Facet Joint Pain
Facet joint syndrome refers to pain that originates in the facet joints. This syndrome most often affects the lower back and neck. Lumbar facet syndrome might cause referred pain to the buttocks and thigh. Facet syndrome in the neck might cause headaches or shoulder pain.
What are the symptoms of facet joint syndrome?
Symptoms of facet joint syndrome in the lower back include:
- Pain or tenderness in the lower back or neck.
- Pain that increases with twisting or arching the body or neck.
- Pain that moves to the buttocks or the back of the thighs—this pain is usually a deep, dull ache.
- Stiffness or difficulty with certain movements, such as standing up straight or getting up out of a chair.
Symptoms of facet joint syndrome in the neck include:
- Neck pain
- Shoulder Pain
- Difficulty Rotating the Head
What causes facet joint syndrome?
There are several possible causes of pain that originates in a facet joint. An injury and/or changes associated with aging might cause the cartilage cushion that covers the bones to wear away, causing pain as the bones of the joint rub together. In addition, small nerves that branch out from the spinal nerves supply the facet joints. Irritation or pinching of these nerves also can lead to pain. Poor posture, which forces the spine out of alignment, can be a factor in the development of pain from the facet joints. Trauma, inflammation, infection, and disc degeneration are other suggested causes of facet joint pain.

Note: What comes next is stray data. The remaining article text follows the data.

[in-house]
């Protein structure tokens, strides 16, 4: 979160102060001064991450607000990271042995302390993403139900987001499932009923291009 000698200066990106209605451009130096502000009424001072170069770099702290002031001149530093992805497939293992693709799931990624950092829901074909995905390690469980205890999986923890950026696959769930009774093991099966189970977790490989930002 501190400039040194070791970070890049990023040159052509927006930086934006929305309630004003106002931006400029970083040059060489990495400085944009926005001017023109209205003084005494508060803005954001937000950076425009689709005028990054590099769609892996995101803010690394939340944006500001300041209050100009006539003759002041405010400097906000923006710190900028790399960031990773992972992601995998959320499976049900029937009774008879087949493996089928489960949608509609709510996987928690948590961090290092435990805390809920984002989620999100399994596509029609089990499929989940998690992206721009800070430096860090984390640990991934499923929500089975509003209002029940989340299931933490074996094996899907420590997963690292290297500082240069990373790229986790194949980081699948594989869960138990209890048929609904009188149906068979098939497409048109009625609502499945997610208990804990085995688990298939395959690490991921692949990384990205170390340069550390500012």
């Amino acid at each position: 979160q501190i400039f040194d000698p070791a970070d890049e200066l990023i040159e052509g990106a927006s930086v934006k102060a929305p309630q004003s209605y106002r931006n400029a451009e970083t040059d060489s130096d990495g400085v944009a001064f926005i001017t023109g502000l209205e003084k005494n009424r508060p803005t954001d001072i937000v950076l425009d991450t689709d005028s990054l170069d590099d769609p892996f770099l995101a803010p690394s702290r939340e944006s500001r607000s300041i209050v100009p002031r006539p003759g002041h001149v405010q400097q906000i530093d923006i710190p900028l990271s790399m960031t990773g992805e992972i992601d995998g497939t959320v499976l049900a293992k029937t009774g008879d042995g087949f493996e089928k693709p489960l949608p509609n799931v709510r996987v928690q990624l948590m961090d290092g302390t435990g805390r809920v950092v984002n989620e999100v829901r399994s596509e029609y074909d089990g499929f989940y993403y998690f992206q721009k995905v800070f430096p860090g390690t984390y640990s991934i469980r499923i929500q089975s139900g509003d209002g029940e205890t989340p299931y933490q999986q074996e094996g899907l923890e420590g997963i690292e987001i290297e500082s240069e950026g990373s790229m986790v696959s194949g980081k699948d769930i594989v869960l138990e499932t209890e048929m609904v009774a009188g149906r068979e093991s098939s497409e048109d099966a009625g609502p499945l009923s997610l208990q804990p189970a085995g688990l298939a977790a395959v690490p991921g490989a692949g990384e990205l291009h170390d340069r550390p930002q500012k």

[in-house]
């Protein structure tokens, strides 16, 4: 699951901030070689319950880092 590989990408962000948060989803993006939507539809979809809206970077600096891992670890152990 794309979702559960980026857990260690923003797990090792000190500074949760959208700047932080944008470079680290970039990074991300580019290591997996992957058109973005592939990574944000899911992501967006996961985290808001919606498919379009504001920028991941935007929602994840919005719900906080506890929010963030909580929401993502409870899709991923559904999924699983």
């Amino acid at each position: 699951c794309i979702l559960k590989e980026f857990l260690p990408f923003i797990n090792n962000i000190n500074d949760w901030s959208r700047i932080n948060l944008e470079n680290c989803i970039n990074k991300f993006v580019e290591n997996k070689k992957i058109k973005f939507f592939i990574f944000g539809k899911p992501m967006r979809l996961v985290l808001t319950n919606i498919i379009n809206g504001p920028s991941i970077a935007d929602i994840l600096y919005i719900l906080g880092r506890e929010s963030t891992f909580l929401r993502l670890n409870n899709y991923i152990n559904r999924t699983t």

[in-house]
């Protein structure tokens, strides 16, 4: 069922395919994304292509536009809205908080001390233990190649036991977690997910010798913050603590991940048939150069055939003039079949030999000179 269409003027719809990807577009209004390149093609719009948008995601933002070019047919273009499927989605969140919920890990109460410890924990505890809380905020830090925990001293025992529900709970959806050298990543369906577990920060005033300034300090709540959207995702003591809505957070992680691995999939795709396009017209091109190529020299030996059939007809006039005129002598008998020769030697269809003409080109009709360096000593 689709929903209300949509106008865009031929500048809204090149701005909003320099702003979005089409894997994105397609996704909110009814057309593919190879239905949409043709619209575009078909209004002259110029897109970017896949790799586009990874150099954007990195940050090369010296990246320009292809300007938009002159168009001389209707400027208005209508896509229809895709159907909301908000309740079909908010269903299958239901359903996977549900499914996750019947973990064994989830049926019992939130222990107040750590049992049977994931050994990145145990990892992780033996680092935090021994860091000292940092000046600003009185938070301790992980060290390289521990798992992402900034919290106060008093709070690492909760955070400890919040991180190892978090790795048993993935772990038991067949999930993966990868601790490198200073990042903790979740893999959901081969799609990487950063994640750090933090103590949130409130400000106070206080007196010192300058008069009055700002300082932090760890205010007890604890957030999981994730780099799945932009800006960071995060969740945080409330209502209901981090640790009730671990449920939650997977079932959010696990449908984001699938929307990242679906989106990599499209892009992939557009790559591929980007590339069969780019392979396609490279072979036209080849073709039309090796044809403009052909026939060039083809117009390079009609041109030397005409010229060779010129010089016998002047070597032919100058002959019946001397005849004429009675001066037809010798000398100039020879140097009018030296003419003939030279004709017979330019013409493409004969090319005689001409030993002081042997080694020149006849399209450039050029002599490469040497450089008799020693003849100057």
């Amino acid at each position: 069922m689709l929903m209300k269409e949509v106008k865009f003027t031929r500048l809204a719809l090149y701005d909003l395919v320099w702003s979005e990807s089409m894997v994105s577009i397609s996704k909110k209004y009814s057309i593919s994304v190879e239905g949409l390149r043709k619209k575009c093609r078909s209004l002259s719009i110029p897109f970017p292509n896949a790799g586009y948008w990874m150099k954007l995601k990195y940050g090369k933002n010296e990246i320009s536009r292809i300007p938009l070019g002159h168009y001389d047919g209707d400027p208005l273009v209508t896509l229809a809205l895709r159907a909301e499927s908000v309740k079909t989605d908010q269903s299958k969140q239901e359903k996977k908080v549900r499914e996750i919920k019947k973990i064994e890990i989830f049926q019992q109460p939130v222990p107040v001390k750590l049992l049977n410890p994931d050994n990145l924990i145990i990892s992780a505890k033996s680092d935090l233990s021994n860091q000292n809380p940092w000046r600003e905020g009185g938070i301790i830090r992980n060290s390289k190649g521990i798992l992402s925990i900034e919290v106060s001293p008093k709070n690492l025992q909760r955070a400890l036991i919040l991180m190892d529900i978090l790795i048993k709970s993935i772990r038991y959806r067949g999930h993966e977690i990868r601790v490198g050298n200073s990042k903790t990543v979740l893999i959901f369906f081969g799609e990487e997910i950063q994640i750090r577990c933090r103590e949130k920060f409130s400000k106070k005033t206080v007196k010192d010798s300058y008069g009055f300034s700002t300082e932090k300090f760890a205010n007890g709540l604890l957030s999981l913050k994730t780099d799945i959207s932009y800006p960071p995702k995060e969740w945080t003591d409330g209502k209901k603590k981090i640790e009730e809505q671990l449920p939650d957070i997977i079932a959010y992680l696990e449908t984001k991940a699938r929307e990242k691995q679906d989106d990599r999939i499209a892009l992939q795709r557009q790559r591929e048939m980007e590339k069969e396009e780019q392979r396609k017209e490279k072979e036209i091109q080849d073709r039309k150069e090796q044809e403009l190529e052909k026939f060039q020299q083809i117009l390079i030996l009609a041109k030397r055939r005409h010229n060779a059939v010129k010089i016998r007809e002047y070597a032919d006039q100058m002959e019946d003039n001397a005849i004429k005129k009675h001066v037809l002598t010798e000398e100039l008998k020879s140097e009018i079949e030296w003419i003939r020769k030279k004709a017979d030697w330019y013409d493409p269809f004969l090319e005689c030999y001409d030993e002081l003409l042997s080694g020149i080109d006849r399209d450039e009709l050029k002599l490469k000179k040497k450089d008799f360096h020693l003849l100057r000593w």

How is facet joint syndrome diagnosed?
A procedure called a facet joint block might be done to determine if the facet joints are the source of the pain. A facet joint block involves injecting a numbing medicine into or very near the nerves that supply the facet joint. Facet joint syndrome is confirmed if there is a significant decrease (50 percent or more) in pain after the joint has been numbed. If the pain is not relieved by the injection, it is unlikely that the facet joint is the source of the pain.